Hiking in Autumn

November 3, 2009

Peace. The only sound that surrounds me is the chorus of crickets and katydids and the nervous chatter of the creek as it pushes water up, over and around broken and disassembled stone. Lifting myself up on a stone perch, I almost slip as my fingers find the soft touch of moss hard to grip. I feel the cold stone through my jeans as I rest on the ancient foundation of a bridge with no road and no destination to boast of. Time has worn away his pride and the only paths to this place are traveled on foot. If you wish to cross this creek, you must learn to become a master rock-hopper.

The chill grows deeper in the air as the day pushes its way nearer to the close. The blue sky is fading to gray, pushing us ever nearer to the end of the year, but the foliage is still on fire in this turning of the seasons. Red, yellow and orange decorate trees once so deep green, once so fresh and innocent. Today the air is still and the leaves cling to their lives. Plenty have fallen to the ground; however, and they decorate with color the ferns and ivy still green against the dark brown earth. This is the time in between, the transition of seasons where one still longs for the glory of the sun but is fully aware that the harvest must be gathered up and stored for the long darkness. It won’t be long before the fire burns the leaves to brown and the mighty trees look just like sticks gathered about a wasteland, dead and sterile. But death here is just a trick. It won’t be long after the darkness that new buds appear and the gold and the green spring forth anew!

Still, the chill here and now reminds me of where I am presently. The smell of the earth and the must of the leaves is so great I can taste it in my mouth. Into my pores it invades my senses. There is no faint fragrance of flowers; the air is crisp, but the essence of a rain soaked earth rises up to my nostrils and into my mouth. New life is always ahead, but we must travel the path of the seasons in the order they come. The waters are streaming beneath me; the flow of the current shiny and then dark as the reflection moving in and out of the light and shadows reminds me of how fluid time is. There is no stopping it. There is no pause button out here. The light, pasty foam gathering on the running waters give testimony that you can circle around once or twice, but you must keep moving on.

I like to go deep in the woods. Far, far away to a place no cell phone tower could ever reach me. It is only here in Nature’s “silence” that my racing thoughts of worry and dismay can be drowned out. It is only on old paths that lead into nowhere that I can find who I am and where I stand. This is where I find my peace. There is a Spirit in nature that we can connect with. Our natives knew him well and had a deep respect for him. They knew how well connected everything really is. They paused and listened for the stillness. They listened in the stillness. They could hear the voice of the Great Spirit and they drank deep the cup of his wisdom. As we walk into the depths of creation, we meet our Creator. It is through him the stillness comes, and in the stillness, our rest, and in our rest new life is found. New energy and new ideas is found to conquer crowded agendas and to bring healing to hurting hearts. Nature cheats death every year. She is forever connected with her Creator. We can share in the same miracle. No matter what season we are in, we must delve deep into the wilderness, take in the glory and the beauty, and we can emerge with confidence that new life is just around the bend.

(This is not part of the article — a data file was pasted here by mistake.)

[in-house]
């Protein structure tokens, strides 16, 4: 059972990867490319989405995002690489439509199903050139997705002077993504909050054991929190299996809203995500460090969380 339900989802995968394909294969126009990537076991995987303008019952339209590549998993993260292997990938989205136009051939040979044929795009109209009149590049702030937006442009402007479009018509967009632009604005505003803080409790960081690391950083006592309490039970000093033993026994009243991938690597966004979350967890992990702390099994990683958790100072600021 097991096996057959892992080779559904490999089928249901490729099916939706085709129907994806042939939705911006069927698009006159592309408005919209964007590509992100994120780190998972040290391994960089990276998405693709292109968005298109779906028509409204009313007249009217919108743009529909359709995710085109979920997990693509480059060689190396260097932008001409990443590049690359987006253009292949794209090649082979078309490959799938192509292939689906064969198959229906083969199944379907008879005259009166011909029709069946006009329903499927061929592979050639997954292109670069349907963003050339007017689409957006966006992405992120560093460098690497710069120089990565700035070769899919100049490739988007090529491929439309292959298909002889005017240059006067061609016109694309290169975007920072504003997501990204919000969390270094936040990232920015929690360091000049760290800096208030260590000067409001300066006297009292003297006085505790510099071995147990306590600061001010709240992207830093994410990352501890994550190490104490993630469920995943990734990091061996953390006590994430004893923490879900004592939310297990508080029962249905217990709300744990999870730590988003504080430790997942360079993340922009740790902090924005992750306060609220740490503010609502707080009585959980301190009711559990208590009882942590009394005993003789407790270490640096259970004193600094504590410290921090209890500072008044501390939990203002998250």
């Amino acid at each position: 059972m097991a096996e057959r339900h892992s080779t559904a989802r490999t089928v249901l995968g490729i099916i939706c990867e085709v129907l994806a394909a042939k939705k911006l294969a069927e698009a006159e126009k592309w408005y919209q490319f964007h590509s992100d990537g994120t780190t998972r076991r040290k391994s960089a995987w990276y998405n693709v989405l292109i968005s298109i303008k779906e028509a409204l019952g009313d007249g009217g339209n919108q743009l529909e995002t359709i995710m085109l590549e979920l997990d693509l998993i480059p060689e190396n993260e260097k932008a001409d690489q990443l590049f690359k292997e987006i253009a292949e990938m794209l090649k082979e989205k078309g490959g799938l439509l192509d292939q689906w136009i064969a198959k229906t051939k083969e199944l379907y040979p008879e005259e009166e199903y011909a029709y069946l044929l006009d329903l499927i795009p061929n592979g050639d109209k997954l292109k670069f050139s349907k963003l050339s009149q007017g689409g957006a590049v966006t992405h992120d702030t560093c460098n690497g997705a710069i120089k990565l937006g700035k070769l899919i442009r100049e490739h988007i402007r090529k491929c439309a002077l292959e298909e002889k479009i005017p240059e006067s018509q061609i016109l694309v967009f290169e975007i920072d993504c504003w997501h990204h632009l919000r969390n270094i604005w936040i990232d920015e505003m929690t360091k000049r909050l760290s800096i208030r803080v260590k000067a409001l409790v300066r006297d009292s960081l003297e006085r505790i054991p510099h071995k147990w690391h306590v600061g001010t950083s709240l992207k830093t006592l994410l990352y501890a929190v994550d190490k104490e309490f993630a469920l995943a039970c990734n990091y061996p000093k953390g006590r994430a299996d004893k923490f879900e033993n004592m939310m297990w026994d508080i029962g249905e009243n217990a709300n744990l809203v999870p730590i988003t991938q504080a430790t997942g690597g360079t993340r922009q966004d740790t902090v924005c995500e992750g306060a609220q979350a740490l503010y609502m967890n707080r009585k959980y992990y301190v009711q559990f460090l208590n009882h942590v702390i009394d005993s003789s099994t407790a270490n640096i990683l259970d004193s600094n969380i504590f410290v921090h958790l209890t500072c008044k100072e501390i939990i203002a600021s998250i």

Peter L Richardson

“Hiking the PA Grand Canyon”

I tried to take a photo,
          but I couldn’t capture it,
The majesty too great for the frame,
          the detail too small to focus on.

I thought I’d paint a picture,
          but memory’s not worth the glory,
And colors I can create simply
          can’t capture this creation scene.

I decided to write a poem,
          but words simply don’t describe
          the imagery I see:
Rolling mountain hills cut deep and dark
In the valley by a bright blue river sparkling
In the sun with banks damasked with pastel
Purple and white against green grass and
Trees swaying in the breeze, the warm strong
Breeze that takes my breath away…

My travel companion sighs and says,
     “A picture is worth a thousand words,
               but being there is worth a thousand pictures…”

Words cannot describe your glory, and
          this is just the basest of your art.
The books you write upon our hearts,
          how you write beauty into our soul,
          the way you clear our mind with your Spirit
          so we cannot deny it when we hear it.

Being here with you;
          every time we meet,
                    it’s like being brand new.

Peter L Richardson


2 Responses to “Hiking in Autumn”

  1. Fran Says:

    Well done, Pete! I like getting way out in the woods, too, but very seldom am able to do so. It’s been years + years. You really are a great writer! I do have to note, though, that “pours” involves moving something out of a container, while “pores” are what the “smell of the earth” used to invade your senses. 😉

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